Ginger’s portrayal of Sylvia Dennis is one of my favorite’s. Sylvia is practical and realistic, but she has not allowed the challenges of life to harden her or make her cynical. She has retained her innocence but is also wise to the ways of the world. Though Sylvia has little, she doesn’t think twice about sharing it with someone who has even less. And even though she espouses a desire to marry wealth, Sylvia doesn’t really fit the definition of a gold-digger. She is playful yet sincere in her wish, but when it comes down to it, she realizes that love is more valuable. Rogers never overplays her performance as Sylvia, keeping it genuine with an underlying sense of humor. In her capable hands, Sylvia is a believable depiction of an average, quietly heroic, every day American.
As much as I love Ginger Roger’s portrayal of Sylvia though, this is really Francis Lederer’s film. From his first appearance onscreen he draws you in to the heart of Karel Novak. You feel his excitement, disappointment, determination and every emotion in between in his pursuit to become an American. His earnestness, innocence and optimism help you to experience the poignancy of his plight. Here is a man who truly wants to follow the laws of his adopted country, but who also refuses to allow his inability to meet one subjective requirement make all his sacrifice for naught. Even though he begins with nothing and needs every spare penny, Karel willingly contributes to the Dennis household. He also risks the threat of deportation in order to keep Sylvia and Frank together, willing to give up his dream for their sake. I particularly appreciate how his immigrant perspective helps Sylvia to see her native country through new, appreciative eyes.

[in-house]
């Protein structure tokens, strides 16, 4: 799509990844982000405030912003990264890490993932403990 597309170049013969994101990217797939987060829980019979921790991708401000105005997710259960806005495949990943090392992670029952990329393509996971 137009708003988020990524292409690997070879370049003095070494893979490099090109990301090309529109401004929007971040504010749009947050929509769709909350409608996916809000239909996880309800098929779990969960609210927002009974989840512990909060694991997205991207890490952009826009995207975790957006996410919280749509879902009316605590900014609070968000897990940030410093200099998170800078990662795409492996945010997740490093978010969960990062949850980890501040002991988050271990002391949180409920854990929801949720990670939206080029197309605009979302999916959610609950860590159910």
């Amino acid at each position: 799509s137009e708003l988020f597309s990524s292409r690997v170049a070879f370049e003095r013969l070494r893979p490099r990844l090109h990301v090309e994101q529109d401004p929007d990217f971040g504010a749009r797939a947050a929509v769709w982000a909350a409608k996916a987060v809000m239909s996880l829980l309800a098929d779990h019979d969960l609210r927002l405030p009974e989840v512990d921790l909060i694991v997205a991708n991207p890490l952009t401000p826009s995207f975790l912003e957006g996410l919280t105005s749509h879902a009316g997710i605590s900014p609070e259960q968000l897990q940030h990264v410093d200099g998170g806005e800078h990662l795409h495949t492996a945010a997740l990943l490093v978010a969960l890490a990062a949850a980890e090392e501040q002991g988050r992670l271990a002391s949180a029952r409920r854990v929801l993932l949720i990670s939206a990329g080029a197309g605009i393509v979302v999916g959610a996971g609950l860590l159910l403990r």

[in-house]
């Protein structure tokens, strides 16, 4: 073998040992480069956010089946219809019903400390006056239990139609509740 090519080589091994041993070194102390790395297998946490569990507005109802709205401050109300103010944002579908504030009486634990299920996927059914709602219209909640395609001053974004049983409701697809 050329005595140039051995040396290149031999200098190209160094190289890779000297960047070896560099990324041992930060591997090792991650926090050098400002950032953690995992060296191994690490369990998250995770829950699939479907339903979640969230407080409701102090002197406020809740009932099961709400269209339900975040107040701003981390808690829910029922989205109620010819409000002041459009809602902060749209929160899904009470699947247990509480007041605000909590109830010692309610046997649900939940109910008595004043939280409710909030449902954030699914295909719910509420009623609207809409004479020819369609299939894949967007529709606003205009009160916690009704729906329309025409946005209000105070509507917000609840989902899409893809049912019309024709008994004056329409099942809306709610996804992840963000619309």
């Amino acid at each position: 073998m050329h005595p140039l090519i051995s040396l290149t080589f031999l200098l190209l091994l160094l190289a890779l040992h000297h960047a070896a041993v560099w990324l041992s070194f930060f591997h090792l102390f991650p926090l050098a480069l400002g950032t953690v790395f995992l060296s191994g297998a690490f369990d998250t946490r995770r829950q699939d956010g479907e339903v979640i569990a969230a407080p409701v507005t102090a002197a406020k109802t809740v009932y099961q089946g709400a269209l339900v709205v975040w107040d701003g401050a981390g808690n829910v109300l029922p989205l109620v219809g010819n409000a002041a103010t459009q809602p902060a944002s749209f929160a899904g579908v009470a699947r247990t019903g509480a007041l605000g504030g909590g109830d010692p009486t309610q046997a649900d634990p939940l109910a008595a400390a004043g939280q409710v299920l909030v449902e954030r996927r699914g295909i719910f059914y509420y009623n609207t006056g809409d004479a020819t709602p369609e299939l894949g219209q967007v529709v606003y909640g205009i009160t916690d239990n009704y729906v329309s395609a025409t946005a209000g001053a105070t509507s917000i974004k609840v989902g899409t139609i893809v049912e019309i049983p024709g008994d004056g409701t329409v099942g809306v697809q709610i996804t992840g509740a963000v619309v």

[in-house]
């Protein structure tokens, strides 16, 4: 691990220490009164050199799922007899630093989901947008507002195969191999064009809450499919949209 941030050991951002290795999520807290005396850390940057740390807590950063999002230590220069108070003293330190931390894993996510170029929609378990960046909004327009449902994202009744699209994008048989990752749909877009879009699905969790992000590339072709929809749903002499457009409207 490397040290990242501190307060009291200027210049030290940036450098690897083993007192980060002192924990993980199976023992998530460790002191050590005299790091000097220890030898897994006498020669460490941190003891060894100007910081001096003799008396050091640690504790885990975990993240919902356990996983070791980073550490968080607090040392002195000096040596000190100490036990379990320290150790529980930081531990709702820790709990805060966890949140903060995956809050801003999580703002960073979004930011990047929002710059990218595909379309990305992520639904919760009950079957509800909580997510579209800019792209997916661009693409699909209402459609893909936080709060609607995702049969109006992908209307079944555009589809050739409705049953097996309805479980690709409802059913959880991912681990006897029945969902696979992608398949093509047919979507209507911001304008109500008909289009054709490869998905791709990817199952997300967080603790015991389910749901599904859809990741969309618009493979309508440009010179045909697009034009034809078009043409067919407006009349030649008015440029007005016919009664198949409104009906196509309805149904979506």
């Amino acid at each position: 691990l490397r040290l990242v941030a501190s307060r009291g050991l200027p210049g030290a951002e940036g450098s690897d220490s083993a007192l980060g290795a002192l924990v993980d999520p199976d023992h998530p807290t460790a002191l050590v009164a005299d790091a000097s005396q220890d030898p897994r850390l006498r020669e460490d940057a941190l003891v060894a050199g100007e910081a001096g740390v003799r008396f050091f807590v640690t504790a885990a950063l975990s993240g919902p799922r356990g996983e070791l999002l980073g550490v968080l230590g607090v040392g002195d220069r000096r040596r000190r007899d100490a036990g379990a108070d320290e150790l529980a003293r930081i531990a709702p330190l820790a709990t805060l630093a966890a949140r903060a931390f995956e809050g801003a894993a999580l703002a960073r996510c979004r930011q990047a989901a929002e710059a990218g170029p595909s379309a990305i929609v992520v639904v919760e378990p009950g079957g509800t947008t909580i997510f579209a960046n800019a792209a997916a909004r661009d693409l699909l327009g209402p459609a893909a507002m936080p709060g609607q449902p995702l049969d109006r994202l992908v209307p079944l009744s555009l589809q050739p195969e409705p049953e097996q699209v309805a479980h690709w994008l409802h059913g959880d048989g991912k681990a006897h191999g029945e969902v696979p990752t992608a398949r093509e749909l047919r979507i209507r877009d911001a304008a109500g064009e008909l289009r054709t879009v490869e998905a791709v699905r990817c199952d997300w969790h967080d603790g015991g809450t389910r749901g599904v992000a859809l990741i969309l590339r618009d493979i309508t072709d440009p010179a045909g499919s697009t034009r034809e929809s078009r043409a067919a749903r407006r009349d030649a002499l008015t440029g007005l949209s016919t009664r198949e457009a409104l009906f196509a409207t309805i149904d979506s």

Romance in Manhattan also benefits from the performances of Jimmy Butler and J Farrell McDonald as Frank and Officer Murphy. I’m not familiar with Butler’s other work, but his portrayal of Sylvia’s brother is quietly convincing. Unlike some child actors, his personality doesn’t overpower the part, but he doesn’t disappear into it either. Butler really makes Frank his own. It is a shame that he died young in combat in WWII. It would have been interesting to see what he might have done as an adult actor.
McDonald was a familiar face to me as he should be. In his career he amassed over 300 credits in small parts (some uncredited). Here he has the chance to shine as a soft-hearted Irish cop who doesn’t let the law crush an otherwise good man. And of course, what 1930’s film would be complete without the presence of Donald Meek? Sadly, he doesn’t appear until the end of the picture. But it’s still a pleasure to see him play a small role as a minister.
Romance in Manhattan celebrates self-sacrifice, compassion, human kindness, understanding and love. It’s focus on these attributes reminds us not only of the best qualities of America but also of mankind.
Unfortunately, this film rarely airs on TCM. But it is available to rent through Amazon, iTunes and Vudu. Or you could always buy the DVD like I did.
This is my contribution to the Fred Astaire and Ginger Rogers Blogathon hosted In the Good Old Days of Classic Hollywood and Love Letters to Hollywood. Please stop by their websites and look around. Crystal and Michaela are two of my favorite classic film bloggers and their websites are charming and informative. While you are there don’t forget to check out to the other entries honoring Fred Astaire and Ginger Rogers in this blogathon.
(All screen shots are my own.)Related Reviews:
Ginger Rogers in Star of Midnight, Francis Lederer in Voice in the Wind